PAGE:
About the Plant Medicine Coalition
The Plant Medicine Coalition is comprised of local growers/farmers, entrepreneurs, professionals and advocates dedicated to building a just, sustainable, locally-based and prosperous plant medicine industry in Pennsylvania. Our purpose is to build local, self-reliant communities that have the capacity to grow and produce their own medicine and the knowledge of how to effectively use it. We develop and strengthen local supply chains that offer safe, healthy, accessible, and affordable plant medicine as an alternative path to achieving greater wellness.
In addition to traditional herbal medicines, a special focus is given to cannabis as an emerging field, supporting local ownership and supply chains for hemp CBD products and medical marijuana. The Coalition advocates for adult use cannabis legislation that will create a locally-based and equitable cannabis industry in our state. We seek to connect with prospective entrepreneurs from communities harmed by the war on drugs and help them catalyze new businesses.
There are as many plant medicine traditions as there are cultures, and at the core of these approaches is the wisdom to observe the natural world, recognize patterns of harmony and disharmony, and restore balance. When practiced skillfully, plant medicine is not a retreat into the past or opposed to Western medicine. Rather it is a powerful set of tools that can be integrated with the best parts of modern medicine. Western medicine specializes in understanding disease, and provides immensely valuable emergency medicine, whereas traditional medicine understands health and wellness, and holds crucial keys to help us rebuild our broken healthcare system.
The U.S. has the most expensive and least effective healthcare system in the industrialized world. Iatrogenic deaths (caused by hospitals and medicine) are the third leading cause of death. Within our generation 1-in-2 people will be diagnosed with cancer. Autism rates have increased from 1-in-5,000 in 1975 to 1-in-36 today. Chronic and auto-immune diseases are rampant. Opiate abuse is a national epidemic. Bacteria are becoming increasingly immune to our antibiotics. Beneath all these trends, Western medicine often takes a reductionist approach that falsely separates physical, mental, and social health.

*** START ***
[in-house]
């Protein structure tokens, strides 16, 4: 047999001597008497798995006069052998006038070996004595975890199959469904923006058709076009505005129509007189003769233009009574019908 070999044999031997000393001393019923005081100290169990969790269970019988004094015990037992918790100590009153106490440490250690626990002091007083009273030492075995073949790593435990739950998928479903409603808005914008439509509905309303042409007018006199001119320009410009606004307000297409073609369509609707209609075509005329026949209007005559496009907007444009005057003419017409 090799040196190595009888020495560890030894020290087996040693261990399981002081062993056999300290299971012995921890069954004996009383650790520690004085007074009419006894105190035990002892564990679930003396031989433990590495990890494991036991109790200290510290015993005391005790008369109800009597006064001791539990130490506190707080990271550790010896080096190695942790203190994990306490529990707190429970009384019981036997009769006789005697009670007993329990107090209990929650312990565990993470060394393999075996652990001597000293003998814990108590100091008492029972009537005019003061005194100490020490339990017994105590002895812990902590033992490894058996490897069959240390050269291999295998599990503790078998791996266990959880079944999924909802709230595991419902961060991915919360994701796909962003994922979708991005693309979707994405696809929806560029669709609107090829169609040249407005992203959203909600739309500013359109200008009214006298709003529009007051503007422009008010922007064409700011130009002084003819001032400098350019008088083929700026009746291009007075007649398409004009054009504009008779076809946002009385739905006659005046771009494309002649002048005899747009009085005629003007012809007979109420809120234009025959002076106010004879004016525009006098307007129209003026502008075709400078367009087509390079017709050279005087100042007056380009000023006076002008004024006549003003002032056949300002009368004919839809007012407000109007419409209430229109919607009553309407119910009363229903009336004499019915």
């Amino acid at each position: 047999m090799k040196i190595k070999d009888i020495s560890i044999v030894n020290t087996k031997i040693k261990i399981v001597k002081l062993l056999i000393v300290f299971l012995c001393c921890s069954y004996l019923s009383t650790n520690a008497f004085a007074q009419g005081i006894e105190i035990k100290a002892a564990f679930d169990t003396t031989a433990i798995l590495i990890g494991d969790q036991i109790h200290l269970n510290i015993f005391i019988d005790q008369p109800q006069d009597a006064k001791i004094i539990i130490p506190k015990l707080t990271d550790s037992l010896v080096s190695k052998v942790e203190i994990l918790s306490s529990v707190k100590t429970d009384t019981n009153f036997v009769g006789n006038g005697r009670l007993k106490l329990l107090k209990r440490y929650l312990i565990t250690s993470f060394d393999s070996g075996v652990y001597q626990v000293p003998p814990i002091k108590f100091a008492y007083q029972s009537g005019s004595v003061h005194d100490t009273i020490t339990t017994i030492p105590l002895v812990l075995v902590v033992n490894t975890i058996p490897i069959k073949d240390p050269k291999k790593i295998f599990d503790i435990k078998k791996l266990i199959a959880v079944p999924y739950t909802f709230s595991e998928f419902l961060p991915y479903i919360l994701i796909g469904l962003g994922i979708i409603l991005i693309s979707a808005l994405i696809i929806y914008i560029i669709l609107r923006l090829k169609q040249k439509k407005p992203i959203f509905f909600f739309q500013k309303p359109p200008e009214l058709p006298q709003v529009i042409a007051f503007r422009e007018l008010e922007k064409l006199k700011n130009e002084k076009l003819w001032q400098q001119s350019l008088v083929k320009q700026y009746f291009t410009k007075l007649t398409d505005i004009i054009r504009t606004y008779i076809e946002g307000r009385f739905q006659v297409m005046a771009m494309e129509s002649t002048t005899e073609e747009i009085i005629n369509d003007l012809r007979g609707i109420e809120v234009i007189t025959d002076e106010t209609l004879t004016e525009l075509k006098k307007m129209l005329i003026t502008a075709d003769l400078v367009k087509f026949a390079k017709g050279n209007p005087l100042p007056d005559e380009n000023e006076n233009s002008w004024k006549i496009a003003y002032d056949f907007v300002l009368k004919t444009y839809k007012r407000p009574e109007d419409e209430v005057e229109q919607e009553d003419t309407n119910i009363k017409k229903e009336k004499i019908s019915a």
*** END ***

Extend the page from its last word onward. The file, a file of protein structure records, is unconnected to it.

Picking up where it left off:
Plant medicine offers a powerful complement and alternative by addressing whole systems instead of isolated symptoms and emphasizing the role of prevention and nutrition. For hundreds of thousands of years there was not even a separation between food and “medicine”. The human and plant species co-evolved as parts of a highly interdependent ecosystem. Our epigenetic needs were embedded within our food and the knowledge of health and healing was passed down through the generations, often maternally. Even the word “prescription” comes from the French word for recipe, and the Rx symbol has the same root in Latin.
Today we are still very much using plants as medicine. The majority of pharmaceuticals are extracted or derived from plants. We self-medicate with coffee, alcohol, nicotine, and sugar. A new wave of medical research is validating the therapeutic value of psychotropic plants. The political landscape is shifting and medical marijuana was legalized in PA in 2016, the 2018 Farm Bill deregulated hemp production, and P.A. Bill S.B. 350 has recently been introduced to legalize adult recreational use of marijuana. Plant medicine are largely unregulated by the FDA, so it’s especially important to work with local, trusted growers and practitioners who are trusted for integrity, quality, and clinical success. As cannabis becomes increasingly legalized and normalized we have a responsibility to understand how to use it — and all plants — responsibly and safely. Plant medicine traditions can provide us invaluable wisdom and guidance here. Approaches such as Ayurveda, Western Herbalism, and Chinese Medicine are tested through thousands of years of rigorous empirical observation and clinical application.
These traditions provide not only a safe and powerful approach to plant medicine, but also a pathway to see clearly what is broken in the world — in individuals, families, communities, and nations — and empower us to start healing ourselves. - Benjamin Bruckman
What We Do
Plant Medicine Coalition Steering Committee
What citizens can do to support locally produced plant medicines
Want to get involved in the Plant Medicine Coalition?